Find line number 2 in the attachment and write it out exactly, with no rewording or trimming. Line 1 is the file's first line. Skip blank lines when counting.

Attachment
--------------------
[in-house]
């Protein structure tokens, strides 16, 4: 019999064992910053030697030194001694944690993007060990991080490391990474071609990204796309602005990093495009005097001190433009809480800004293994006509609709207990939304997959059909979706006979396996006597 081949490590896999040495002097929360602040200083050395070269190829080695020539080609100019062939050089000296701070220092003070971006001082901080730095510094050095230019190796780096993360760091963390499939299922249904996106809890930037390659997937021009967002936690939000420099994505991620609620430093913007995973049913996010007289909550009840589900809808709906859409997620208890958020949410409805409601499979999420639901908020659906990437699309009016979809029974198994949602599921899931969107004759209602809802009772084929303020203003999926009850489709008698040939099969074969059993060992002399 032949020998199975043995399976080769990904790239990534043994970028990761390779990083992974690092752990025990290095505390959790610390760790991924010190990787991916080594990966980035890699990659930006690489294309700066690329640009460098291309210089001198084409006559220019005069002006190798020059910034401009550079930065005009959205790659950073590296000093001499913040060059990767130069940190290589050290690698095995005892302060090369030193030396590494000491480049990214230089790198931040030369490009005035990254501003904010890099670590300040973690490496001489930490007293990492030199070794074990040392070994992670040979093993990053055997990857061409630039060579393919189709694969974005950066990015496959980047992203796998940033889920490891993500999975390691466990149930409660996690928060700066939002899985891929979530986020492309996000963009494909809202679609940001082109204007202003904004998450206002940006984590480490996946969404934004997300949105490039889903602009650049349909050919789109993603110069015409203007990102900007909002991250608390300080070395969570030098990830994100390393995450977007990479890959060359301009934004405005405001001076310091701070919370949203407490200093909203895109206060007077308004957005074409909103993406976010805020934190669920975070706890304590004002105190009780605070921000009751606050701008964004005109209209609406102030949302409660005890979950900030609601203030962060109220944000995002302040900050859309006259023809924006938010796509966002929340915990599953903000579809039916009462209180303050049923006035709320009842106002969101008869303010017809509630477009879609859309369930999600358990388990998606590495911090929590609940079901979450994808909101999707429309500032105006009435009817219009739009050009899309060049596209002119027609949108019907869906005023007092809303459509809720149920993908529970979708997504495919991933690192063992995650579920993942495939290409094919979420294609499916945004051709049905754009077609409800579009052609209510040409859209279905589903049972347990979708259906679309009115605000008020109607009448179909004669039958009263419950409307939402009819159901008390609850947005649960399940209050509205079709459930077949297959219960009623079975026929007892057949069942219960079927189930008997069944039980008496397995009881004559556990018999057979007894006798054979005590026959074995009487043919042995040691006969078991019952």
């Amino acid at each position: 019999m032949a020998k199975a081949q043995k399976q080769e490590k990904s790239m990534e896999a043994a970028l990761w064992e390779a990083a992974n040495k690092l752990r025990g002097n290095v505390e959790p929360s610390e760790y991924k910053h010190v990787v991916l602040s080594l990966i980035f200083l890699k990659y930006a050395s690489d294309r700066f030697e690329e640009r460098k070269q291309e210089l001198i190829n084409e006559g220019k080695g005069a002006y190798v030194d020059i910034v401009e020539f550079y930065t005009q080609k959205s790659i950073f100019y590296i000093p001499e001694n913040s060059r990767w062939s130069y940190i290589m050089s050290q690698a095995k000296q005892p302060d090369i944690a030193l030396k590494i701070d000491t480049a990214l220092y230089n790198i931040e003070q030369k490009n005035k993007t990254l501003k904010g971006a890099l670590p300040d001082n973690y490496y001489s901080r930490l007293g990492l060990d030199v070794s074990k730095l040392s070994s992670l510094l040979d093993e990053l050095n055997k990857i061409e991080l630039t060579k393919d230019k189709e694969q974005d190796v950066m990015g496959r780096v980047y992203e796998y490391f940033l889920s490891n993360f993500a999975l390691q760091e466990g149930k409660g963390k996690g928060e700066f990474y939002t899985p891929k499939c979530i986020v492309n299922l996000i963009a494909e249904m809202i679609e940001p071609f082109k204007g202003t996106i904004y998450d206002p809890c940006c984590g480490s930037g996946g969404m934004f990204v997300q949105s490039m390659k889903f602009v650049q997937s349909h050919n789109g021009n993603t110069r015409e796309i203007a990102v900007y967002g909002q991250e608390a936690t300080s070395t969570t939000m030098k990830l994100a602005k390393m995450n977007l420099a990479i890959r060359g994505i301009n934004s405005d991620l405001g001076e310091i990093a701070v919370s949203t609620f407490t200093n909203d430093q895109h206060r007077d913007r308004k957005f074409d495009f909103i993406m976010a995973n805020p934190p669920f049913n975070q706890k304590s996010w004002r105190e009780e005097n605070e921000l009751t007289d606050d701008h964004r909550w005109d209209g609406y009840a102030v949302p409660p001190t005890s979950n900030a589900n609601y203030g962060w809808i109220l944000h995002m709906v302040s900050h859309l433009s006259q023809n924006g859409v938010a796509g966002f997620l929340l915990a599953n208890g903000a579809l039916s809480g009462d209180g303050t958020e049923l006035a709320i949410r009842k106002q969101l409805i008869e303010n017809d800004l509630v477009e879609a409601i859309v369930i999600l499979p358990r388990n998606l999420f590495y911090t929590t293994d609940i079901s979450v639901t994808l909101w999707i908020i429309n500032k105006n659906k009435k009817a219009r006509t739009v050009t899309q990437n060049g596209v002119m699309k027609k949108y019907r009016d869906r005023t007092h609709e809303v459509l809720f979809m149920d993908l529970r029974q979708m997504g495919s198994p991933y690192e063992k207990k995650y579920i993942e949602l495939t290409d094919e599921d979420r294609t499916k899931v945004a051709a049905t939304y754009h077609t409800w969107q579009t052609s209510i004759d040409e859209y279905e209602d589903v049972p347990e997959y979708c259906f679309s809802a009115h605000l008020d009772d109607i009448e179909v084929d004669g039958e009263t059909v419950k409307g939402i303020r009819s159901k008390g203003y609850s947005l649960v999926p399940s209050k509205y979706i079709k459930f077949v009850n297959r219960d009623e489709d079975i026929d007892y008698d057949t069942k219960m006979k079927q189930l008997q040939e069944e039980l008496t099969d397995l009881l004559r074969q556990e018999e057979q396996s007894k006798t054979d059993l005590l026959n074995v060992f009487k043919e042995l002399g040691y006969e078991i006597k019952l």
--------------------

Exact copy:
């Protein structure tokens, strides 16, 4: 019999064992910053030697030194001694944690993007060990991080490391990474071609990204796309602005990093495009005097001190433009809480800004293994006509609709207990939304997959059909979706006979396996006597 081949490590896999040495002097929360602040200083050395070269190829080695020539080609100019062939050089000296701070220092003070971006001082901080730095510094050095230019190796780096993360760091963390499939299922249904996106809890930037390659997937021009967002936690939000420099994505991620609620430093913007995973049913996010007289909550009840589900809808709906859409997620208890958020949410409805409601499979999420639901908020659906990437699309009016979809029974198994949602599921899931969107004759209602809802009772084929303020203003999926009850489709008698040939099969074969059993060992002399 032949020998199975043995399976080769990904790239990534043994970028990761390779990083992974690092752990025990290095505390959790610390760790991924010190990787991916080594990966980035890699990659930006690489294309700066690329640009460098291309210089001198084409006559220019005069002006190798020059910034401009550079930065005009959205790659950073590296000093001499913040060059990767130069940190290589050290690698095995005892302060090369030193030396590494000491480049990214230089790198931040030369490009005035990254501003904010890099670590300040973690490496001489930490007293990492030199070794074990040392070994992670040979093993990053055997990857061409630039060579393919189709694969974005950066990015496959980047992203796998940033889920490891993500999975390691466990149930409660996690928060700066939002899985891929979530986020492309996000963009494909809202679609940001082109204007202003904004998450206002940006984590480490996946969404934004997300949105490039889903602009650049349909050919789109993603110069015409203007990102900007909002991250608390300080070395969570030098990830994100390393995450977007990479890959060359301009934004405005405001001076310091701070919370949203407490200093909203895109206060007077308004957005074409909103993406976010805020934190669920975070706890304590004002105190009780605070921000009751606050701008964004005109209209609406102030949302409660005890979950900030609601203030962060109220944000995002302040900050859309006259023809924006938010796509966002929340915990599953903000579809039916009462209180303050049923006035709320009842106002969101008869303010017809509630477009879609859309369930999600358990388990998606590495911090929590609940079901979450994808909101999707429309500032105006009435009817219009739009050009899309060049596209002119027609949108019907869906005023007092809303459509809720149920993908529970979708997504495919991933690192063992995650579920993942495939290409094919979420294609499916945004051709049905754009077609409800579009052609209510040409859209279905589903049972347990979708259906679309009115605000008020109607009448179909004669039958009263419950409307939402009819159901008390609850947005649960399940209050509205079709459930077949297959219960009623079975026929007892057949069942219960079927189930008997069944039980008496397995009881004559556990018999057979007894006798054979005590026959074995009487043919042995040691006969078991019952």